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What different types of electric car are available?

There are three main groups of electric vehicles:

  • fully electric: they run on electricity alone
  • standard hybrids: they combine an electric engine and a conventional heat engine (diesel or petrol)
  • rechargeable hybrids: their batteries can be recharged using an ordinary power socket.

Various technologies can be applied to electric vehicles. Hybrid cars are currently those most commonly found on the roads, even though the fully electric vehicle is very much in the public eye. The rechargeable hybrid, a relatively recent development, is a compromise that could win over a great many drivers.

See also: 'How much power does an electric car use?'

Fully electric vehicles

As its name indicates, a fully electric car runs on electricity alone. Its greatest asset is that it produces zero emissions.

However, the battery has to be recharged for several hours and its range is limited. Most models can only cover 100 to 150 km after being charged. 

So electric cars are suitable for use in towns and cities or for short journeys, but are unable to meet everyone’s needs at the moment.

The standard hybrid

The hybrid car has been around for almost 20 years now. It has two engines, one electric and one heat (petrol or diesel), which it uses as required. Depending on the level of hybridisation of these two engines, these vehicles are referred to as:

  • micro-hybrids
  • mild hybrids
  • full hybrids.

In a full hybrid (the most common model), the electric engine is used to start up the vehicle and when travelling at low speeds. So the car can run in electric mode for one or two kilometres. After this, the petrol engine takes over. The electric engine recharges only when the vehicle is running, in particular by recovering the energy released when the driver breaks.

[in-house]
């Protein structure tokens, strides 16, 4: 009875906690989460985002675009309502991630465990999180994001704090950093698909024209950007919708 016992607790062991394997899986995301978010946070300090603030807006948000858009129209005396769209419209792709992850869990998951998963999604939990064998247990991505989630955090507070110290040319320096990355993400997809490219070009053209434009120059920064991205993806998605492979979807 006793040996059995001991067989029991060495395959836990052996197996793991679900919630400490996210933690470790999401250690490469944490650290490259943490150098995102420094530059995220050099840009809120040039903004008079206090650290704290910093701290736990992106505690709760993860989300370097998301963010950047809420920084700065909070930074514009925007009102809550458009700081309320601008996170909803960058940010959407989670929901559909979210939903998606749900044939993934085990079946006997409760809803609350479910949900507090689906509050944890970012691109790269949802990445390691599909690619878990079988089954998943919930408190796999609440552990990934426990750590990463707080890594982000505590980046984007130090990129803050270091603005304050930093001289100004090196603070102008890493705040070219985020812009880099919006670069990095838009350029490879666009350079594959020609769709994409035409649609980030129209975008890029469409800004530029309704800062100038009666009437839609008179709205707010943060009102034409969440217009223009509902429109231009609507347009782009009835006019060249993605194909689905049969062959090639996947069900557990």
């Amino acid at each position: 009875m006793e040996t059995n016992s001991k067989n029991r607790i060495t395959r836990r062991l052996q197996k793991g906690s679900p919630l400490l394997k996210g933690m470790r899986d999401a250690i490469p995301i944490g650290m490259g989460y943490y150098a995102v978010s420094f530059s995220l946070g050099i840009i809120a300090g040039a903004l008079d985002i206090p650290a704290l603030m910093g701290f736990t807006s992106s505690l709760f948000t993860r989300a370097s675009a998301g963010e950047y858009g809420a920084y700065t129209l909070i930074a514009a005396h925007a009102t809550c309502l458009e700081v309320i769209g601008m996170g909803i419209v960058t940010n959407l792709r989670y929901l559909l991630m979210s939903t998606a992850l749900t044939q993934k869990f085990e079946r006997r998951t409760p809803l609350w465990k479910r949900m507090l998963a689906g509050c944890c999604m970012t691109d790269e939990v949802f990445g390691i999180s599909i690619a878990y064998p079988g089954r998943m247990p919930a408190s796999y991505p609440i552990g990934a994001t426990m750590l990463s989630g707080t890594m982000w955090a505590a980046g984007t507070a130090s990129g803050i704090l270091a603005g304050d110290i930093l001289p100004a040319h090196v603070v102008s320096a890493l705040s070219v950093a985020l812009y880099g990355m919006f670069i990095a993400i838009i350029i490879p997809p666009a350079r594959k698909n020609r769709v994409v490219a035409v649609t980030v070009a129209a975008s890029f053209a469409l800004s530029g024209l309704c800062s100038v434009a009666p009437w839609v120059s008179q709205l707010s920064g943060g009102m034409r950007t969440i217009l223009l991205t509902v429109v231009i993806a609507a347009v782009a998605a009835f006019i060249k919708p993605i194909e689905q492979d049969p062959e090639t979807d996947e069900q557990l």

The disadvantages of a vehicle like this are that two engines means twice the weight and twice the manufacturing energy costs! In fact, it only lives up to its potential in urban settings, as it becomes a petrol or diesel vehicle again on the motorway. So the emissions savings vary between 10 % and 50 %, depending on how the vehicle is used. 

The rechargeable hybrid or “plug-in”

The rechargeable hybrid car has been available here since 2012. It works like a standard hybrid, except that it can be recharged directly and quickly (two hours) using an ordinary electric socket. This increases its range in electric mode, so that it can cover between 20 and 60 km. Enough to drive in a town or city without producing emissions!

Compared with the standard hybrid, the rechargeable hybrid increases your comfort, above all. In terms of emissions, it does a little better, provided that you drive it properly and use the electric engine as much as possible.

Another concept: the range extender

Electric vehicles with a range extender have also appeared on the market. They have a small petrol engine, not to drive the vehicle forward, but to recharge the battery that supplies the energy.


(See also: 'Are natural gas cars a real alternative?')

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